Racism is harmful to Finland, that's why it needs to be discussed
The months-long debate about racism has reportedly been uncomfortable for the business sector. While this may be the case, it's important to also see the positive side of the matter. As a young and inexperienced country in terms of immigration, we are still taking our first steps in building a multicultural society, even though there are many companies in sectors like the technology industry where an international workforce is commonplace.
Succeeding in the challenge of multiculturalism is crucial. The chances of success are poor if Finns do not have a common understanding of what racism is and how to approach it. The chances of success are nonexistent if we believe that there is no racism in Finland. Therefore, Finland needed the discussion on racism, and it's important that politicians set an example with their actions in combating racism.
The chances of success are nonexistent if we believe that there is no racism in Finland.
Racism is harmful to Finland and its reputation. During the summer, there have been concerned discussions, especially during coffee breaks at workplaces, particularly in those companies that already employ foreign workers. The discourse needs to change. We cannot afford for Finland to be perceived as a country with a negative attitude towards foreigners. The government's equality and non-discrimination statement provides a good foundation for anti-racism work in Finland, but now the most important phase begins, which is the implementation of the statement.
The business sector has unequivocally condemned racism in the discussion, and Technology Industies of Finland has been working for a long time to promote multiculturalism, as companies simply cannot thrive without international talents. We have published guides, provided training, and shared best practices.
But it is not only about attracting more skilled individuals. Only a workplace that values each of its members, regardless of gender, age, race, or sexual orientation, is a thriving, innovative, and productive one. Ultimately, it's about respecting other people, which is the cornerstone of all human interaction, whether at the workplace or elsewhere.
Only a workplace that values each of its member, regardless of gender, age, race, or sexual orientation, is a thriving, innovative, and productive one.
Although the business sector has taken a firm stance in the racism discussion, employers cannot rest on their laurels. It is clear that racism exists in workplaces as well. Determined efforts must be made to eradicate it. The key role lies with company leadership, which must take the lead both in words and actions. The leadership's tone has a huge impact on whether people truly feel they belong in the workplace.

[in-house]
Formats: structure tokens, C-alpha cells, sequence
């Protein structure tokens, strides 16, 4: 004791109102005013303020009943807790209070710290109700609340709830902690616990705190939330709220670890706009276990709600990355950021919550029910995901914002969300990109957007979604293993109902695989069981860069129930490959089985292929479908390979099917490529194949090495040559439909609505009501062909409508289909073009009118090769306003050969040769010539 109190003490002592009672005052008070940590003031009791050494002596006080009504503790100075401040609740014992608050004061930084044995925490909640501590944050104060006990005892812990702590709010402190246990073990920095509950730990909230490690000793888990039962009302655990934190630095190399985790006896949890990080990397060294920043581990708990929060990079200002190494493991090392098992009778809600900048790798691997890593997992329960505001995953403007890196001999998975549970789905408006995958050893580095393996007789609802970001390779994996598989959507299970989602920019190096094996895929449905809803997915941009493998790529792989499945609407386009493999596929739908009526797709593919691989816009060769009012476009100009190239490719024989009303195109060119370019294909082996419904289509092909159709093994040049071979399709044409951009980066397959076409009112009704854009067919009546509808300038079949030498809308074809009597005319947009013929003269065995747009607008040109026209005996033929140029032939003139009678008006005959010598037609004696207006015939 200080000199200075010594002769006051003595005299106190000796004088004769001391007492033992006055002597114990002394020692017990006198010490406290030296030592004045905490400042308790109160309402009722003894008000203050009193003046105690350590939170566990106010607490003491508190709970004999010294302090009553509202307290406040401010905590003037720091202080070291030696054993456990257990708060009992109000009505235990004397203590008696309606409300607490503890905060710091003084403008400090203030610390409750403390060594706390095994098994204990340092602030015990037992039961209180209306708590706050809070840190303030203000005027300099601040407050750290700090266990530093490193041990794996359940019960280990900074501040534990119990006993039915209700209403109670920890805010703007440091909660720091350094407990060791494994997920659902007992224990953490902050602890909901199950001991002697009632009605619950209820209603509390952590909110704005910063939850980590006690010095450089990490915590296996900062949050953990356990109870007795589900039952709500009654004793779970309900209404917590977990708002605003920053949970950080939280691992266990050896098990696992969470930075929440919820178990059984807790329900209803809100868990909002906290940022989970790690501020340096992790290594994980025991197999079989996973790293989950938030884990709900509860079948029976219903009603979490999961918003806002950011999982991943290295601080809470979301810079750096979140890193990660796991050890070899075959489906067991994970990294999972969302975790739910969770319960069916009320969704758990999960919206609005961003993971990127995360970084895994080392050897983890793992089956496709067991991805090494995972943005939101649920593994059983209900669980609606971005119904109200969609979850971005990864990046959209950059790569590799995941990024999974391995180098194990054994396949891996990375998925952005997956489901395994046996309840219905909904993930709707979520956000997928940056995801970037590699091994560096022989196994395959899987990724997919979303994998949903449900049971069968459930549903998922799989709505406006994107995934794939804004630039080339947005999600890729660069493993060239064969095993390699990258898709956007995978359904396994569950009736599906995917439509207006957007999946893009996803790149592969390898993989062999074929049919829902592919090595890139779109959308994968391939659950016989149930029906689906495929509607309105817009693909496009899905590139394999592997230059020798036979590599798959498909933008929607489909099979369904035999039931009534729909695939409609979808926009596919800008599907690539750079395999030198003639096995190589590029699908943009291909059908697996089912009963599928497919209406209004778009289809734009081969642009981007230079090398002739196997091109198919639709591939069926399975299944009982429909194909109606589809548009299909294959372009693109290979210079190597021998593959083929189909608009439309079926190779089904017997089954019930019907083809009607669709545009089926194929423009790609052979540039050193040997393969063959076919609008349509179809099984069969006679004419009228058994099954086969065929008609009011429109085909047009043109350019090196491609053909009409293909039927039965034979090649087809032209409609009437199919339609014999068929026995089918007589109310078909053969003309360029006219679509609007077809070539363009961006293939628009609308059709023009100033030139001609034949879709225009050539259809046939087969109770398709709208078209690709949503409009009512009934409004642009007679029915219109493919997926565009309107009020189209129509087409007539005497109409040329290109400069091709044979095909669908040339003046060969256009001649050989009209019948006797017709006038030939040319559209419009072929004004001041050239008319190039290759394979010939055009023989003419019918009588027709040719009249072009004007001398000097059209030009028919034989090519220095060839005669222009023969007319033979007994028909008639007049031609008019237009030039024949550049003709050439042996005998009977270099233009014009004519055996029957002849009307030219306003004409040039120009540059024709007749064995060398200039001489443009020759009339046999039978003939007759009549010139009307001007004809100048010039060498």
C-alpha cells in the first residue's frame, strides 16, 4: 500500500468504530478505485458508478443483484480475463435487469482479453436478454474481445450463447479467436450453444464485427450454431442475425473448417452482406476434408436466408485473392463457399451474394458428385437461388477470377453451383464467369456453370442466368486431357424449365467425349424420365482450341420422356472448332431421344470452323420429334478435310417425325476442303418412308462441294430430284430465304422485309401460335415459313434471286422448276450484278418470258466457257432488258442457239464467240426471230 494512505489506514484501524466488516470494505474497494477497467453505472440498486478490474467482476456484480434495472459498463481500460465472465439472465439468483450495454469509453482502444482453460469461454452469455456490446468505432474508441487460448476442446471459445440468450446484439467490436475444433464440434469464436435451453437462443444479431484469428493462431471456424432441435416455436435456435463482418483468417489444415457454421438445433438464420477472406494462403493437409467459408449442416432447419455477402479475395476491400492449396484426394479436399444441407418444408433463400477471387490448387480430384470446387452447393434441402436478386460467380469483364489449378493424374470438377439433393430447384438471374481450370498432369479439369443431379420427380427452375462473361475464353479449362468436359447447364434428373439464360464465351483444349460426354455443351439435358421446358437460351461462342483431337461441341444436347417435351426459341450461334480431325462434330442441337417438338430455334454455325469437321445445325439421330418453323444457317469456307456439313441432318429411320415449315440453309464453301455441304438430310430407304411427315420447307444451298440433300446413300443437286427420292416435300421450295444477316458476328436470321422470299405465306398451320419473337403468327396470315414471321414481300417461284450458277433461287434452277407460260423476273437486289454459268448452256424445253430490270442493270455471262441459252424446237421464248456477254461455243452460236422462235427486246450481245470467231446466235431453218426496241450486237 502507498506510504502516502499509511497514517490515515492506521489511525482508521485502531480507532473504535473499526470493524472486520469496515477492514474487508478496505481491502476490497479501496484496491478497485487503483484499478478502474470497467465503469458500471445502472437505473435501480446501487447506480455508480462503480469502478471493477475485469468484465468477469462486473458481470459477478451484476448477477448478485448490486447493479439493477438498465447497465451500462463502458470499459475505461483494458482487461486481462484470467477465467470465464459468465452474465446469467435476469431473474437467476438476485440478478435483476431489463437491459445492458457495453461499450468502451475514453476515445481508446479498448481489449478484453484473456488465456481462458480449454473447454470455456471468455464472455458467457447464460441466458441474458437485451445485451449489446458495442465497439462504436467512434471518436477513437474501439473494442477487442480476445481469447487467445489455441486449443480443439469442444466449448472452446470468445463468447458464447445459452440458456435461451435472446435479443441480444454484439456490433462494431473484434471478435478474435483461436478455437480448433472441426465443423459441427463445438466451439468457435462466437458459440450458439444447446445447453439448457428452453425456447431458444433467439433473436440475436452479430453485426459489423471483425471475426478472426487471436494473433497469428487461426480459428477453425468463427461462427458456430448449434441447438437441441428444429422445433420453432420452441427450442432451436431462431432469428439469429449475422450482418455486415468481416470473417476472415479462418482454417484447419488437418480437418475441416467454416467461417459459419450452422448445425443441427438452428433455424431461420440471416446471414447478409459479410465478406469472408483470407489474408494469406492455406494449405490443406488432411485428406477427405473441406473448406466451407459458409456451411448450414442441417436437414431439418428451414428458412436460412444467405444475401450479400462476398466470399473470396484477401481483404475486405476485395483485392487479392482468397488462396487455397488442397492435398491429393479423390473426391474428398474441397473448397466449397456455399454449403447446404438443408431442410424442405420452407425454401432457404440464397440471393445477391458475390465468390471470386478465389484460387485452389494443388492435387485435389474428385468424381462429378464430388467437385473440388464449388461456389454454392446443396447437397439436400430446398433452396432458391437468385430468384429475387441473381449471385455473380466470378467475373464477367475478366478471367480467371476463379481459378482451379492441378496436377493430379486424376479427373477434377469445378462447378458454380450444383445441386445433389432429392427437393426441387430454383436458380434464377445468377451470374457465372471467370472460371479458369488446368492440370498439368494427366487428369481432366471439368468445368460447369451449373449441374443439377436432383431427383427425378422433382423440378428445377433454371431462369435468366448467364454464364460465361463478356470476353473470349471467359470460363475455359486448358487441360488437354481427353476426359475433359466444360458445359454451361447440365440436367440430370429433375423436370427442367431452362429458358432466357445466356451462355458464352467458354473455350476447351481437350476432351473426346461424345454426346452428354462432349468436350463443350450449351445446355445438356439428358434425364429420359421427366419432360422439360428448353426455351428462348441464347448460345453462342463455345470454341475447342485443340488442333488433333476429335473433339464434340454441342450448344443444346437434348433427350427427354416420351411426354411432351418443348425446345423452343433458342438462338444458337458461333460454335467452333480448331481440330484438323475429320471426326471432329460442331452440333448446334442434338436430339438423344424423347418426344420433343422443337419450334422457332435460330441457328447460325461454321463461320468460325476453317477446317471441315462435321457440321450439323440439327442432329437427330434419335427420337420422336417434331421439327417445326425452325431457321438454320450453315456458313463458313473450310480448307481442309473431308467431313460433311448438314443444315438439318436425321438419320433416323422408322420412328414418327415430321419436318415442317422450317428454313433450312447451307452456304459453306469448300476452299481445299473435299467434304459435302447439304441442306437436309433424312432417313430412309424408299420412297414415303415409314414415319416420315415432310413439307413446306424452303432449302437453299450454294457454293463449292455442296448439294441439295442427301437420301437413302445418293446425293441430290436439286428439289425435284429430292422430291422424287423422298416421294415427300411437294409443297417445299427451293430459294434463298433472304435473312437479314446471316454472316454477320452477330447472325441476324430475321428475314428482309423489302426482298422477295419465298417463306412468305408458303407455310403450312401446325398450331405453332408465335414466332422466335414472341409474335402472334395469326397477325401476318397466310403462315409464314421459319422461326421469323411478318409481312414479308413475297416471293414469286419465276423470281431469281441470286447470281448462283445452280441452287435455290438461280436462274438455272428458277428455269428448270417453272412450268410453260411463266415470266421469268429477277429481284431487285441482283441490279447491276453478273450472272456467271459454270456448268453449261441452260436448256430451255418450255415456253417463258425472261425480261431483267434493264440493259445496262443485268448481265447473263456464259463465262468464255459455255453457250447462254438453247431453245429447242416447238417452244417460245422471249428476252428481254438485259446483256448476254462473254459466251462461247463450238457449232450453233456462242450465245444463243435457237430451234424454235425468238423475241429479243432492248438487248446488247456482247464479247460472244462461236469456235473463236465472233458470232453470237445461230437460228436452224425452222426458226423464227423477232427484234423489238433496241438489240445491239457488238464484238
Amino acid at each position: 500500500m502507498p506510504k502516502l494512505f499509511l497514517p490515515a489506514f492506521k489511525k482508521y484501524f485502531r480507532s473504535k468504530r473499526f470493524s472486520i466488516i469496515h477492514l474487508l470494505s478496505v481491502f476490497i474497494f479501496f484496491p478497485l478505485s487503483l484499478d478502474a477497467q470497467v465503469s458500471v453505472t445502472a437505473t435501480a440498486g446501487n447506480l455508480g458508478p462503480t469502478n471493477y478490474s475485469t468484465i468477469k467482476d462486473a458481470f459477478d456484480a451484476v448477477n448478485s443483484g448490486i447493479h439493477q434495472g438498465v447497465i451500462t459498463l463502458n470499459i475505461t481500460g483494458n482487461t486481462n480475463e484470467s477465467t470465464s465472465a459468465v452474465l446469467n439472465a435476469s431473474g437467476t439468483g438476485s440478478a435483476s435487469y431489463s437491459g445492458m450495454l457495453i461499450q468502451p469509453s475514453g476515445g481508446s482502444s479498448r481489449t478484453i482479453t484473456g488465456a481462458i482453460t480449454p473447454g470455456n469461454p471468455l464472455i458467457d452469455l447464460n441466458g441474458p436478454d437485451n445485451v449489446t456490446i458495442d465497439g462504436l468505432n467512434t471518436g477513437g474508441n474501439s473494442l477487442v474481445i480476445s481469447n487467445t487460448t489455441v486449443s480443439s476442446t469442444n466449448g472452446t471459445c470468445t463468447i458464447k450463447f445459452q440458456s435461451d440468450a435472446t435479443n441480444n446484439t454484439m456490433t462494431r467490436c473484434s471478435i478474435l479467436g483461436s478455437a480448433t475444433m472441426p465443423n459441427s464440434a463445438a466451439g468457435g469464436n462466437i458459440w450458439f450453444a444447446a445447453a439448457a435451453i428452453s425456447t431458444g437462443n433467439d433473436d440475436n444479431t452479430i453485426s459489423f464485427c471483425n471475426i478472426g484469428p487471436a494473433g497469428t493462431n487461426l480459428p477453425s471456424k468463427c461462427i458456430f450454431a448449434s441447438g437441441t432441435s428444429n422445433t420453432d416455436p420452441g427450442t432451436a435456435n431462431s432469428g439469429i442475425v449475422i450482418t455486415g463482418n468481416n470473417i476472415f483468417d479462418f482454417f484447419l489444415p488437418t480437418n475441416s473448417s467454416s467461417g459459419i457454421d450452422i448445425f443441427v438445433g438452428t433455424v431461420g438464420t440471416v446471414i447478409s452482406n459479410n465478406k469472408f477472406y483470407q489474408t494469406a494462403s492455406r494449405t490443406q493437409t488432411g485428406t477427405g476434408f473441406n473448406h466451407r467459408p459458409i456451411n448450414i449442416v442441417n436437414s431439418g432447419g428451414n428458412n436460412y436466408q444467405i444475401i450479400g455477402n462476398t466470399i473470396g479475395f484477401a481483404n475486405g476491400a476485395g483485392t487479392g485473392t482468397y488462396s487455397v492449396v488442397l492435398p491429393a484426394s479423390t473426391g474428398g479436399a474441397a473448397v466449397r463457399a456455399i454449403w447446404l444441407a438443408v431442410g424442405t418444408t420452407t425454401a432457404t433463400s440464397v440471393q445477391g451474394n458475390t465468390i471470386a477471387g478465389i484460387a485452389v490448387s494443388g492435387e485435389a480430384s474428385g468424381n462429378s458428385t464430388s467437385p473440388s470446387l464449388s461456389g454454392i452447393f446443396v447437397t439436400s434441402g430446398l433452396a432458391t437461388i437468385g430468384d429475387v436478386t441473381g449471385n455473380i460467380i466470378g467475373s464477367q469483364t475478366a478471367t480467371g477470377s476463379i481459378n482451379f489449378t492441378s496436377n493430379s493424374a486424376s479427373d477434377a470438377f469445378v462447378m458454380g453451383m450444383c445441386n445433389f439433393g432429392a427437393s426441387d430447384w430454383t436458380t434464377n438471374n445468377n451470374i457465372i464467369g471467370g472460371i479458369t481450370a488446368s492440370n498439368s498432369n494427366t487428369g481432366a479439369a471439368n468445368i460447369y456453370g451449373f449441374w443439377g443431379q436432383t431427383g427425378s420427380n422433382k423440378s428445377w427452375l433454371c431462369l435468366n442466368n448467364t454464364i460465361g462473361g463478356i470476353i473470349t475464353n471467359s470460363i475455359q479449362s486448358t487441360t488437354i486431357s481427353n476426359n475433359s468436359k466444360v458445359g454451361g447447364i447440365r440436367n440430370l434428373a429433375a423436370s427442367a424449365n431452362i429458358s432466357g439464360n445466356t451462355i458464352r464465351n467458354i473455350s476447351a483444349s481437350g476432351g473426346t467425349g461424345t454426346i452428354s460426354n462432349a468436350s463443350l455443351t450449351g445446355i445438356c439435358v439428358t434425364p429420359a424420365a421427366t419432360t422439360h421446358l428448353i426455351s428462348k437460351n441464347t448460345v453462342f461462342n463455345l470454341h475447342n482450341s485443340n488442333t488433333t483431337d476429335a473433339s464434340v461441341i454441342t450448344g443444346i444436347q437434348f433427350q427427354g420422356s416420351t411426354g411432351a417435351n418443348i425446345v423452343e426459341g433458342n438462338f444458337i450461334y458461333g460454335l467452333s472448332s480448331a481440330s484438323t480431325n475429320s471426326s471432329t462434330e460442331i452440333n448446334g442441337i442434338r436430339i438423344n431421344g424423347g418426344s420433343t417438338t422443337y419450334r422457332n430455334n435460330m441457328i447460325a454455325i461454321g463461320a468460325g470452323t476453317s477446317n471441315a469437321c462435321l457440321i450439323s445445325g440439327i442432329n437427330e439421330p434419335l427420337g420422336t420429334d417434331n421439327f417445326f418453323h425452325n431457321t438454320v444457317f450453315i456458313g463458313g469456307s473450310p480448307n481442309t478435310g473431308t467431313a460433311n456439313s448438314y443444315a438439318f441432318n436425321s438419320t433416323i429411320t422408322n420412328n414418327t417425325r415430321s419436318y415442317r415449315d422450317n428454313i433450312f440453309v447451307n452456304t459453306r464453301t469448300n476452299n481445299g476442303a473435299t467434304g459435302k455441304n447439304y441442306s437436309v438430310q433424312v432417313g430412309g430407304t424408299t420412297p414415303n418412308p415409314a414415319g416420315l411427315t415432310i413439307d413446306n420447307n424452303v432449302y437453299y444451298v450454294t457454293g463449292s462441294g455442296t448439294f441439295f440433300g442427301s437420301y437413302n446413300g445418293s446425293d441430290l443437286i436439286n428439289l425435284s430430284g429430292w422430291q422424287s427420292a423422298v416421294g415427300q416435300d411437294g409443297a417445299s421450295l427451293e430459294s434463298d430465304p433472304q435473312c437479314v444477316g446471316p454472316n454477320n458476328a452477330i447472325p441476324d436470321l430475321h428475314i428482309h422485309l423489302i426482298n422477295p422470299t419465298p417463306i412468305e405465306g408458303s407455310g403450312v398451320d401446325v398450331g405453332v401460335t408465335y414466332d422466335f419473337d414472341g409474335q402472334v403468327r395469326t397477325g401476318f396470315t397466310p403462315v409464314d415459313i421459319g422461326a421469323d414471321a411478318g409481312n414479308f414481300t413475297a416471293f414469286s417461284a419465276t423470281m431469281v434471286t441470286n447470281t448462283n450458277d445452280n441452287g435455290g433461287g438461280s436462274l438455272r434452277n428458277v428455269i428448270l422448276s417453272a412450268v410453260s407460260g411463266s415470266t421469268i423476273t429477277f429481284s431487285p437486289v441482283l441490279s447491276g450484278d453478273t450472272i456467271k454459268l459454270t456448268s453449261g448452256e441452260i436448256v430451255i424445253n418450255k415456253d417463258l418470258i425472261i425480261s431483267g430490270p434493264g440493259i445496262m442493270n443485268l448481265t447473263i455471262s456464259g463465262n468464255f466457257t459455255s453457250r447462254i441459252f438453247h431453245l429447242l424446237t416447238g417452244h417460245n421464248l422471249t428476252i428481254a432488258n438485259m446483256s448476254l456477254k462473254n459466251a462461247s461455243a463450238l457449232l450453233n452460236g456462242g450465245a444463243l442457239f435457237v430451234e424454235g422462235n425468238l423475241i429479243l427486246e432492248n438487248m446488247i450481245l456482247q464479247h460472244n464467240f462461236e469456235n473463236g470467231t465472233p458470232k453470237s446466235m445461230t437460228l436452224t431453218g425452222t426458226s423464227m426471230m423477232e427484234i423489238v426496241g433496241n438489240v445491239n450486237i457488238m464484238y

Building multiculturalism also requires leadership, training, and processes. Leadership's role is the most significant, but every member of the work community also bears responsibility. In everyday life, it comes down to small things: greetings, showing interest, inclusivity, and valuing different opinions.
What makes eradicating workplace racism particularly challenging is that a significant part of it exists beneath the surface – in attitudes and prejudices. It's important that the government's equality and non-discrimination statement mentions issues like recruitment discrimination and its elimination. Many technology companies have implemented practices to ensure there is no bias in the recruitment process – favoritism, prejudices, or stereotypes.
It's important that the government's equality and non-discrimination statement mentions issues like recruitment discrimination and its elimination.
Clear job descriptions and requirements, training for those responsible for recruitment, and pre-planned, uniform interview questions for all applicants ensure that the process is not discriminatory. Anonymous recruitment is a good method, and special attention should be paid to the wording of job advertisements. The goal for the employer is clear: to attract talent and ensure that the best person is chosen.
Technology Industry is committed to anti-racist work and supports the measures in the equality statement. No technology company can think that they will succeed in the future without foreign talents. This requires that everyone in the workplace feels safe, regardless of their background.
Deputy CEO Minna Helle, tel. 050 341 4884, firstname.lastname@example.org, Twitter: @MinnaHelle
Technology Industries of Finland: Employers Play a Key Role in Equality and Non-discrimination